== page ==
Certain dog breeds have an aggressive reputation. But do the numbers back up the perceived likelihood that an animal will bite?
Review the research and learn more about seeking financial recovery after a dog bite injury.
Dog bite studies
Forbes cited federal dog bite data from 2005 to 2018. Over those 13 years, pit bulls caused 66% of the 430 dog bite fatalities in the United States. In contrast, rottweilers were responsible for about 10% of these incidents. In third, German shepherds caused 5% of fatal attacks. The study notes, however, that even a dog breed considered gentle, the Labrador retriever, fatally attacked several humans during the study period. Other breeds on the list include mixed or unknown breed, American bulldog, mastiff, husky, boxer and Doberman Pinscher.
Relevant Nevada laws
Although some cities pass laws restricting ownership of certain dog breeds, state law in Nevada prohibits municipalities from making these types of restrictions. In addition, Nevada does not have a specific dog bite law and defaults to the “one bite” rule. Under this common regulation, a dog owner will only be legally responsible for the costs of a dog bite injury if he or she knew the animal had bitten before.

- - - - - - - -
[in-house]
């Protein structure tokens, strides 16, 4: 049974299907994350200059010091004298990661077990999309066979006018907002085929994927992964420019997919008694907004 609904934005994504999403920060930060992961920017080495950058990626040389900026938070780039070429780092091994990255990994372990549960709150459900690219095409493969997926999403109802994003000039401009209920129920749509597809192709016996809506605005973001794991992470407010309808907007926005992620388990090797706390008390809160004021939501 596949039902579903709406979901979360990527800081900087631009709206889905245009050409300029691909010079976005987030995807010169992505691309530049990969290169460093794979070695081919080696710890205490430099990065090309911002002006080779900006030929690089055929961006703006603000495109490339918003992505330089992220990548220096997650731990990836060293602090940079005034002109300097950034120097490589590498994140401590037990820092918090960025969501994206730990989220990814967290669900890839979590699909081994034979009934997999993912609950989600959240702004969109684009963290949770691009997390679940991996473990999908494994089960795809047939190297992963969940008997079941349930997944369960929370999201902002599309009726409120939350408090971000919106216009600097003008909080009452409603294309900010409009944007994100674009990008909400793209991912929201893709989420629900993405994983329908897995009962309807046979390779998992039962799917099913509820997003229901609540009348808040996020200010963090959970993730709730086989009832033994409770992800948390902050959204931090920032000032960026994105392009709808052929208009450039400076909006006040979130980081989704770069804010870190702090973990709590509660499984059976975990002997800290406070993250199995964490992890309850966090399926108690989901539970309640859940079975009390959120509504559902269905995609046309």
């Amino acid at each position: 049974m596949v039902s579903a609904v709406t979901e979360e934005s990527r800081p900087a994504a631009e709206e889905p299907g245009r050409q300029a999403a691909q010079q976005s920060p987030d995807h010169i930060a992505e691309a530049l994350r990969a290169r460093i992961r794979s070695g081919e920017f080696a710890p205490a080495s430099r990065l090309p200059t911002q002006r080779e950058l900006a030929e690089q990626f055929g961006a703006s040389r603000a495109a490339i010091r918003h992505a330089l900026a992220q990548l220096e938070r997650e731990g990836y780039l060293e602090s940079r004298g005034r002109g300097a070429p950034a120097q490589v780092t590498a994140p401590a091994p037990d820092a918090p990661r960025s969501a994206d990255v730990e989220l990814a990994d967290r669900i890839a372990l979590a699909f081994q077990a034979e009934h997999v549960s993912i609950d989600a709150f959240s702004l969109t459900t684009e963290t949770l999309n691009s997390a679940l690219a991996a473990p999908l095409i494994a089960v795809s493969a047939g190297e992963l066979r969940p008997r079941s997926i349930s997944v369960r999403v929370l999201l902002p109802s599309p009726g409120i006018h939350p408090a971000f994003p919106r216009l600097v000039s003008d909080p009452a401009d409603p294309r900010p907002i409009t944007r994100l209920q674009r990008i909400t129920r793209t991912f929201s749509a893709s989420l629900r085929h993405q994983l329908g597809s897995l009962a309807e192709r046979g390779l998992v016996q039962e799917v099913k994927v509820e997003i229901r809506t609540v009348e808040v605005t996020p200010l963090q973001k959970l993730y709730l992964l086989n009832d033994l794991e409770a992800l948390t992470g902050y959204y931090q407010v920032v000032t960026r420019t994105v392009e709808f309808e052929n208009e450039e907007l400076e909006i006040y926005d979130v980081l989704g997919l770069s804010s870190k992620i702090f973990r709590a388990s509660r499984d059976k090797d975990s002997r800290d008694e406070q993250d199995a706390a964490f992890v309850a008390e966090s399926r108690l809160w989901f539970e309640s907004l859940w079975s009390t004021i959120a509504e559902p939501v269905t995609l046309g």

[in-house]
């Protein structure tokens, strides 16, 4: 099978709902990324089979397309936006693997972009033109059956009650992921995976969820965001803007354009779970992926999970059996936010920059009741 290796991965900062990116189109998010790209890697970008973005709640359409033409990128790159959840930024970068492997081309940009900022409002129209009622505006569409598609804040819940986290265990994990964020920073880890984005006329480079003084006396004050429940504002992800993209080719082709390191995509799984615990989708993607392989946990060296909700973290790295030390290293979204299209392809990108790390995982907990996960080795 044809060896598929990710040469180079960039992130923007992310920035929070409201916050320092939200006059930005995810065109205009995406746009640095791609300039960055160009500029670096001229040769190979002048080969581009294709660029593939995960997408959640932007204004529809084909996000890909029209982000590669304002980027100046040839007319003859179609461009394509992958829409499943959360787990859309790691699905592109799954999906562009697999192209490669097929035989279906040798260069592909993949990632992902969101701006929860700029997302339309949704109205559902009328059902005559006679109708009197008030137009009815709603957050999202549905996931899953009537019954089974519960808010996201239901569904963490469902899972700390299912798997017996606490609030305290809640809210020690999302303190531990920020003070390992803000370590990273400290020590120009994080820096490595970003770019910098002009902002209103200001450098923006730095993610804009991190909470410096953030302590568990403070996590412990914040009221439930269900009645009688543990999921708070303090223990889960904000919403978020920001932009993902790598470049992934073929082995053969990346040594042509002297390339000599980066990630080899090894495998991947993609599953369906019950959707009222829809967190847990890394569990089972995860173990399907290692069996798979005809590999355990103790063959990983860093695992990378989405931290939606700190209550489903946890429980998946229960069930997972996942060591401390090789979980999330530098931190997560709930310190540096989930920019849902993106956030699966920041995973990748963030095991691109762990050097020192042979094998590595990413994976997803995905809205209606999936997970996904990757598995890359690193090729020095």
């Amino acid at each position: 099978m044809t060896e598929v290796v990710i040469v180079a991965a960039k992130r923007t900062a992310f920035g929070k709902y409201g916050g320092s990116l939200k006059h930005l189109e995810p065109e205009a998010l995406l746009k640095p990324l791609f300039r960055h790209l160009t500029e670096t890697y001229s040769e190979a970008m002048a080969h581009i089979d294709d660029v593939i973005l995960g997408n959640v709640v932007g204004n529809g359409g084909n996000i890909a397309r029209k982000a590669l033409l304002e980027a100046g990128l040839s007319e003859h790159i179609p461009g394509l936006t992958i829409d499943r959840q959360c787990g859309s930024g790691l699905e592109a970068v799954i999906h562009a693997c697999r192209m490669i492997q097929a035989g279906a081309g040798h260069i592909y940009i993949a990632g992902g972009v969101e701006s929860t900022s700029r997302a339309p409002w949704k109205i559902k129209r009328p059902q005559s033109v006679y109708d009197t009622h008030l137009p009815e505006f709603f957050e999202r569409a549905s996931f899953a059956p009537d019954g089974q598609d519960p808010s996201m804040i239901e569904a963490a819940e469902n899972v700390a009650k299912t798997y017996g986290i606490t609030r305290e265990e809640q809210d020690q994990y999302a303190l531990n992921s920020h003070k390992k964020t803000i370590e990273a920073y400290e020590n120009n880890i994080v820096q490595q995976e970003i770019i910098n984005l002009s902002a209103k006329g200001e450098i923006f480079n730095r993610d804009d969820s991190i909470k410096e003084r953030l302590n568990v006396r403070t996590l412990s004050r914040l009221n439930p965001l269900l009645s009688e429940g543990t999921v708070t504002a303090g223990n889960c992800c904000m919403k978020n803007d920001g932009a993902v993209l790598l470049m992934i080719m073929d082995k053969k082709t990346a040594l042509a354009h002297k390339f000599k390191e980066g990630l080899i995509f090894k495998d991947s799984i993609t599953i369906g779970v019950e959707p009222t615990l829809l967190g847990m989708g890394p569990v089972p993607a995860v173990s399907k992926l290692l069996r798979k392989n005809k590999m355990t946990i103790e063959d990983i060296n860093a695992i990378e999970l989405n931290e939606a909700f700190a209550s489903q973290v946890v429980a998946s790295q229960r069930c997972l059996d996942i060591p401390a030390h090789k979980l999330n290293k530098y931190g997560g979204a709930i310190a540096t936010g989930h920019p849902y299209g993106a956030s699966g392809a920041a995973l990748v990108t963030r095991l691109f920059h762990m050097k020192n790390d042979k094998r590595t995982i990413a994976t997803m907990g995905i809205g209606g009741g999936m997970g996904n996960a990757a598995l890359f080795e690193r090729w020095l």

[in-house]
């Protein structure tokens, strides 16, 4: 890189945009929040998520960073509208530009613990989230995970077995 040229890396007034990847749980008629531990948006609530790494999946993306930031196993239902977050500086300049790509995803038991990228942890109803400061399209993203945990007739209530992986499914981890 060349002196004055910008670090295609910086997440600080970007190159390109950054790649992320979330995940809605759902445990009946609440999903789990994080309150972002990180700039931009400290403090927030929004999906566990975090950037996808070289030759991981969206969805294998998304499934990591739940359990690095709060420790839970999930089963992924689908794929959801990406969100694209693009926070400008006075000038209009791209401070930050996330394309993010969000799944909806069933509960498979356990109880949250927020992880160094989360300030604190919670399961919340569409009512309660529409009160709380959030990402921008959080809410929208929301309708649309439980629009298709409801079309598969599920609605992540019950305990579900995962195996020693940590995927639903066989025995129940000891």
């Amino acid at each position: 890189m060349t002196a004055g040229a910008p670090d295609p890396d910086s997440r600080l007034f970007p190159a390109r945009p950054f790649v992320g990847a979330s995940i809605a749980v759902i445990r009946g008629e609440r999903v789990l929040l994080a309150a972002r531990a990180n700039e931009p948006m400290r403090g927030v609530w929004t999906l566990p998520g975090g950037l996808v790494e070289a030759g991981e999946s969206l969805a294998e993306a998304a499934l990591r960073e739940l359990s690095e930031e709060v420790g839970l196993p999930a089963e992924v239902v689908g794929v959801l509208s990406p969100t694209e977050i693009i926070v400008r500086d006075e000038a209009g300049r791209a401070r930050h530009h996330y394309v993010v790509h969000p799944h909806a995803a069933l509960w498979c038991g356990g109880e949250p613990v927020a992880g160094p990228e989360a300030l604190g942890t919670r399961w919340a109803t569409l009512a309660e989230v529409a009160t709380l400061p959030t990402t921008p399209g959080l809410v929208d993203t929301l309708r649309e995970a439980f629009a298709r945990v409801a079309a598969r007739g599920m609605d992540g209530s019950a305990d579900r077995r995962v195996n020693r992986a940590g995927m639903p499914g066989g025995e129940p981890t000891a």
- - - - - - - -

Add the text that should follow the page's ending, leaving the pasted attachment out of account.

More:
An individual who files a personal injury lawsuit after a dog bite must show that he or she acted reasonably and carefully while the dog owner acted with negligence. For example, if you find yourself injured by a dog who is not on a leash in an area that requires leashes, you may have a successful claim. You must also show that the owner knew the animal had the capacity for aggressive behavior.
In Nevada, a person must file a personal injury claim within two years of the incident. In some cases, the judge applies the modified comparative fault standard. This means that if your conduct partially contributed to the attack, the court will reduce your financial award for your injuries by your fault percentage.